Decades after the motor homunculus was first proposed, it is still unknown how different body parts are intermixed and interrelated in human motor cortical areas at single-neuron resolution. Using multi-unit recordings, we studied how face, head, arm, and leg movements are represented in the hand knob area of premotor cortex (precentral gyrus) in people with tetraplegia. Contrary to traditional expectations, we found strong representation of all movements and a partially "compositional" neural code that linked together all four limbs. The code consisted of (1) a limb-coding component representing the limb to be moved and (2) a movement-coding component where analogous movements from each limb (e.g., hand grasp and toe curl) were represented similarly. Compositional coding might facilitate skill transfer across limbs, and it provides a useful framework for thinking about how the motor system constructs movement. Finally, we leveraged these results to create a whole-body intracortical brain-computer interface that spreads targets across all limbs.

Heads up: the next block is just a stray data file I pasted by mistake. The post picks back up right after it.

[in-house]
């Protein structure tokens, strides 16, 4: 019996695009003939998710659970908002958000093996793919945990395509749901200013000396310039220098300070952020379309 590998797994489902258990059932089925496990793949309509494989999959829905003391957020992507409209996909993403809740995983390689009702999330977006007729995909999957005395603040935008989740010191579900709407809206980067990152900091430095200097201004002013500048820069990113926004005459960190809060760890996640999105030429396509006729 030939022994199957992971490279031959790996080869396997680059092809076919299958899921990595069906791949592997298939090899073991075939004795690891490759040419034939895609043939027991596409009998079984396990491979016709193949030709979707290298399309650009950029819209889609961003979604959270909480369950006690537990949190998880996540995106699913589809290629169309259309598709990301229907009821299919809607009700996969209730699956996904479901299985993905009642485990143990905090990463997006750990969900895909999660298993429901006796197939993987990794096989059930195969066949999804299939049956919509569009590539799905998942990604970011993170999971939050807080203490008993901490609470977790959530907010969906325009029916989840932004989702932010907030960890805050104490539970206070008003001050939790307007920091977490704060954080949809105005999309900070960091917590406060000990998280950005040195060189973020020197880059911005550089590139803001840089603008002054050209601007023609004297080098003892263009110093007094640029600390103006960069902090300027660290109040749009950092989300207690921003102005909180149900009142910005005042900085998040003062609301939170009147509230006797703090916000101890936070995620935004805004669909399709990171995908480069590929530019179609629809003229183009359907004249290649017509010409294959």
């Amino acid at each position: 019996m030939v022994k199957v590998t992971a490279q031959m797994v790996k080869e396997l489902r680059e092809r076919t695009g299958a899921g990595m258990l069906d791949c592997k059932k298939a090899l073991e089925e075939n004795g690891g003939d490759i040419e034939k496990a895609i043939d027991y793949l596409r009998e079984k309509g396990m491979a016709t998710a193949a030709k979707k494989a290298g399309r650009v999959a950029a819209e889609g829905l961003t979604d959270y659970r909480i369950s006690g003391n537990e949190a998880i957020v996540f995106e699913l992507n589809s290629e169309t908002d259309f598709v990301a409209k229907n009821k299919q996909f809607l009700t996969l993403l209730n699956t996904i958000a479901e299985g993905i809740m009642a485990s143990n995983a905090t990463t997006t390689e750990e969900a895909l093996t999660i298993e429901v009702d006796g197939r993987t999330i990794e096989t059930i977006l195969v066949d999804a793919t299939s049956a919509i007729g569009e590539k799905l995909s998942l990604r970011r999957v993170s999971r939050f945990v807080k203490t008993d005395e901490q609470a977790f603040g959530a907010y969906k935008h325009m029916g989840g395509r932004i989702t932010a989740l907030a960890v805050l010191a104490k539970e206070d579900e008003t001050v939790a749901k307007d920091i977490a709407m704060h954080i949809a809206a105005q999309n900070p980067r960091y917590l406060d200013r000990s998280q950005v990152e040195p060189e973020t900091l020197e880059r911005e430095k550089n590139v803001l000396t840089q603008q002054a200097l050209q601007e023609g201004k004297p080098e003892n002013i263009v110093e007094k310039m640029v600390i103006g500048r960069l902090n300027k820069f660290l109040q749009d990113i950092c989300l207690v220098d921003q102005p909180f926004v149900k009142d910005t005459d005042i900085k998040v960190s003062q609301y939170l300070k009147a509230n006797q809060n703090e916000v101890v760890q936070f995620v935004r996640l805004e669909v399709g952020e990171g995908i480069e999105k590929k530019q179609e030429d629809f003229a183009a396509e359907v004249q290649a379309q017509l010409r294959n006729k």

Keywords: brain-computer interface; hand knob; microelectrode array; motor cortex; neural coding; skill transfer.
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